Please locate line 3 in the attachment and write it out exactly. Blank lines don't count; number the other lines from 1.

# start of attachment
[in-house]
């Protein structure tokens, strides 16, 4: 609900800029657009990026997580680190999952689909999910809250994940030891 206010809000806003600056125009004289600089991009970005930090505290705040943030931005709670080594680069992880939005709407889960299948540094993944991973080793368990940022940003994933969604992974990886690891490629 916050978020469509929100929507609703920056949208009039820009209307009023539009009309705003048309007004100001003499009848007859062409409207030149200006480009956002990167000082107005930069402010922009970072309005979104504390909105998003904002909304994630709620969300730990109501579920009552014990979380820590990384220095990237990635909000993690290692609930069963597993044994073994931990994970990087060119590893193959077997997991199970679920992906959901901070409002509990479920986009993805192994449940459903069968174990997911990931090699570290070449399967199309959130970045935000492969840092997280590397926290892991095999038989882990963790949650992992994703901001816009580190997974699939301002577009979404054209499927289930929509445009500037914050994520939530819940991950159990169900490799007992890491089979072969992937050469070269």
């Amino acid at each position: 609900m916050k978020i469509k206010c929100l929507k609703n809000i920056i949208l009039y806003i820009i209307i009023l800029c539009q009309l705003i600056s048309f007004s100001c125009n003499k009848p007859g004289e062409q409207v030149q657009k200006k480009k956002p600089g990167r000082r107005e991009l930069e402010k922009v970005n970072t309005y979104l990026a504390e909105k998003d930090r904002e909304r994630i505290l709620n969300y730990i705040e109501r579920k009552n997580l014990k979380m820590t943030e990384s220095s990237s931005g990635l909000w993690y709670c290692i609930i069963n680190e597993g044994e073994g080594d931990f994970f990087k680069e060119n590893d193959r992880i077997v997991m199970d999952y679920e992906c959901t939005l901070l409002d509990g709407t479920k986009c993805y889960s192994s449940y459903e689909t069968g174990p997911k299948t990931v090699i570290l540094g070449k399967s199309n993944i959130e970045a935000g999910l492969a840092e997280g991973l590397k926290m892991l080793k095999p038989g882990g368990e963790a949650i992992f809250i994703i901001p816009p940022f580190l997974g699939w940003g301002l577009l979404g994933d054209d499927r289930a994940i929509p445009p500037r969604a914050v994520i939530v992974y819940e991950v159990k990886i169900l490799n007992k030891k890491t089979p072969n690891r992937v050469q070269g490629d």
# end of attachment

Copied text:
């Amino acid at each position: 609900m916050k978020i469509k206010c929100l929507k609703n809000i920056i949208l009039y806003i820009i209307i009023l800029c539009q009309l705003i600056s048309f007004s100001c125009n003499k009848p007859g004289e062409q409207v030149q657009k200006k480009k956002p600089g990167r000082r107005e991009l930069e402010k922009v970005n970072t309005y979104l990026a504390e909105k998003d930090r904002e909304r994630i505290l709620n969300y730990i705040e109501r579920k009552n997580l014990k979380m820590t943030e990384s220095s990237s931005g990635l909000w993690y709670c290692i609930i069963n680190e597993g044994e073994g080594d931990f994970f990087k680069e060119n590893d193959r992880i077997v997991m199970d999952y679920e992906c959901t939005l901070l409002d509990g709407t479920k986009c993805y889960s192994s449940y459903e689909t069968g174990p997911k299948t990931v090699i570290l540094g070449k399967s199309n993944i959130e970045a935000g999910l492969a840092e997280g991973l590397k926290m892991l080793k095999p038989g882990g368990e963790a949650i992992f809250i994703i901001p816009p940022f580190l997974g699939w940003g301002l577009l979404g994933d054209d499927r289930a994940i929509p445009p500037r969604a914050v994520i939530v992974y819940e991950v159990k990886i169900l490799n007992k030891k890491t089979p072969n690891r992937v050469q070269g490629d």